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Title: Every Soul a Star
Written by: Wendy Mass
Number of Pages: 322
Age Range: 10-14
Three teens’ lives intersect at the occurrence of a total solar eclipse and none of them will ever be the same.
Told in alternating points of view the book opens with 13-year-old Ally describing Moon Shadow, the isolated campground her family established and her home for as long as she can remember. An amateur astronomer, she’s looking forward to the upcoming eclipse and honoring her grandfather’s memory by discovering a comet. She loves the quiet, the hot springs, her home school studies with her brother, and conversing each night with her friends, the stars and planets she studies.
Next up is Bree. She wants nothing more than to be a model, run the A-Clique at school, and anything else she can come up with to distance herself from her uber-scientific parents and nerdy little sister. When her parents drop a bombshell and tell her they’ll be taking over running a campsite in order to devote more time to their science she’s convinced her life is over.
And finally we’ve got Alex, a smart, shy kid who’d rather spend time drawing and thus finds himself facing summer school until his science teacher invites him to join a research trip to witness the eclipse. He hops a bus full of strangers prepared to keep his head down and muddle through but the universe has other ideas.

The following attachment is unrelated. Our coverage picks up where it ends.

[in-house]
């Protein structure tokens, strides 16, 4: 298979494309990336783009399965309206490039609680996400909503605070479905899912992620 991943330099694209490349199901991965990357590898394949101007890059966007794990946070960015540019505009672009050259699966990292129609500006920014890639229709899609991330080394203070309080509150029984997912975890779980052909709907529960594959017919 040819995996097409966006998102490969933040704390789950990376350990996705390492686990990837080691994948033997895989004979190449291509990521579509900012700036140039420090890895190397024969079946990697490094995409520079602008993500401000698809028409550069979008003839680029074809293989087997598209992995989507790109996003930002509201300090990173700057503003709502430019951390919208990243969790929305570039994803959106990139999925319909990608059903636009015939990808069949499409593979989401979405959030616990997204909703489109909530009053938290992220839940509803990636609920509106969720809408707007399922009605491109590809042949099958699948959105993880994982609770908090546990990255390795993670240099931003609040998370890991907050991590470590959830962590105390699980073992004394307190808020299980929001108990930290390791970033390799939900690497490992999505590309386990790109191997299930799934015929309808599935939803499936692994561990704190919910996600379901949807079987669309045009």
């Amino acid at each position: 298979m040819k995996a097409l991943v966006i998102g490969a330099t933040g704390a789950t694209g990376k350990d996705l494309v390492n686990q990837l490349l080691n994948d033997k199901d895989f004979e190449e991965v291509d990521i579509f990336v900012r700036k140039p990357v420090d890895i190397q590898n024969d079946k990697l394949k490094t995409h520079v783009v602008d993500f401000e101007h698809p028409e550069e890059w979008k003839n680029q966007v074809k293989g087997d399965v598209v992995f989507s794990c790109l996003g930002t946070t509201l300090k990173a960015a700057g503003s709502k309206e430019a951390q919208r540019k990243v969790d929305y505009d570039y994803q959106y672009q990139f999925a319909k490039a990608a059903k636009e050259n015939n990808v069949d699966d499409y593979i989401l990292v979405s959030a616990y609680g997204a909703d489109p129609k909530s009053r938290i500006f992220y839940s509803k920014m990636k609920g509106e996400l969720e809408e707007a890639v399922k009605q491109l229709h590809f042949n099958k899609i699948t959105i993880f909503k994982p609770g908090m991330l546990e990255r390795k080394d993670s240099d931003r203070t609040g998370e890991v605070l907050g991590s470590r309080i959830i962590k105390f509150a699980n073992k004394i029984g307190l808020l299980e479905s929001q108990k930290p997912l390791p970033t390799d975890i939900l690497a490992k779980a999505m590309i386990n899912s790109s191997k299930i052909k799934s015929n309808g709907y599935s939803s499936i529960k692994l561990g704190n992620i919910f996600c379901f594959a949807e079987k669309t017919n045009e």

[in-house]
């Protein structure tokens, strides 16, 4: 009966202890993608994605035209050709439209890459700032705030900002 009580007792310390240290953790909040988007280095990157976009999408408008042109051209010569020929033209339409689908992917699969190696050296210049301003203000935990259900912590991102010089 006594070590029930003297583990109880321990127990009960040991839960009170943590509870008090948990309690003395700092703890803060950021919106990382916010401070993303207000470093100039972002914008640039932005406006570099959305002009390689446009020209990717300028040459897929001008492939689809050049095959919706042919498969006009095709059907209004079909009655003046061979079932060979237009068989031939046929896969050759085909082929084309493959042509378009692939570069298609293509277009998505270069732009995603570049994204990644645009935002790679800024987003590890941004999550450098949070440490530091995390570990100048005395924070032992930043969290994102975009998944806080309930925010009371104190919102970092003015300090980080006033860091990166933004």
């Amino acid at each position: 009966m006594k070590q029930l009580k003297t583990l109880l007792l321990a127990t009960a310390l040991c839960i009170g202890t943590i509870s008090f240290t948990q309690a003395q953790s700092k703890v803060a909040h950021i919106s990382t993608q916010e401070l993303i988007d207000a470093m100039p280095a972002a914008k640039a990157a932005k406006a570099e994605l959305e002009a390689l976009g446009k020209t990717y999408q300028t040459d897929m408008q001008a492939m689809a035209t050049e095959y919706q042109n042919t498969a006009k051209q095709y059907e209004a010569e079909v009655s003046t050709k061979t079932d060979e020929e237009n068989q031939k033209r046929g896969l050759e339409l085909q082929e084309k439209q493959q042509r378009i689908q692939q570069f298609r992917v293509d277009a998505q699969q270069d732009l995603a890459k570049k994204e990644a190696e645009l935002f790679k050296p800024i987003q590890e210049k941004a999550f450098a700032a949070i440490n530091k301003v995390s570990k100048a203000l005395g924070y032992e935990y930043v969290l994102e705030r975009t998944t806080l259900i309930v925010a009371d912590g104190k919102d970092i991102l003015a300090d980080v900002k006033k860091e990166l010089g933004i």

As they converge on camp Moon Shadow, the kids are forced to face their realities and what they had envisioned for their respective futures. The other camp goers also play a part in helping each one of the narrators expand their views of what happiness can mean and how to appreciate what’s right in front of us.
I missed the totality of the recent eclipse by a couple hundred miles but heard so many accounts of the incredible experience that reading the descriptions in this book made me feel as if I was somehow reliving it anyway. Apparently words like “magical” and “life changing” aren’t an exaggeration. (I’ve added it to my bucket list.) But I’ve always been fascinated by the stars and found so much to love and think about in these pages.
Mass has a great talent for creating stories that reach out and grab you and make you re-think your place in the world. If you, or your child, witnessed the eclipse you should definitely give this one a look. And if you missed out on the totality and wondered what all the fuss was about add it to your list as well. Or, if you just love stories about self-discovery filled with heart and magic…well, this book’s for you!
I’d love to hear about your astronomical experiences or your favorite book about the stars in the comments below.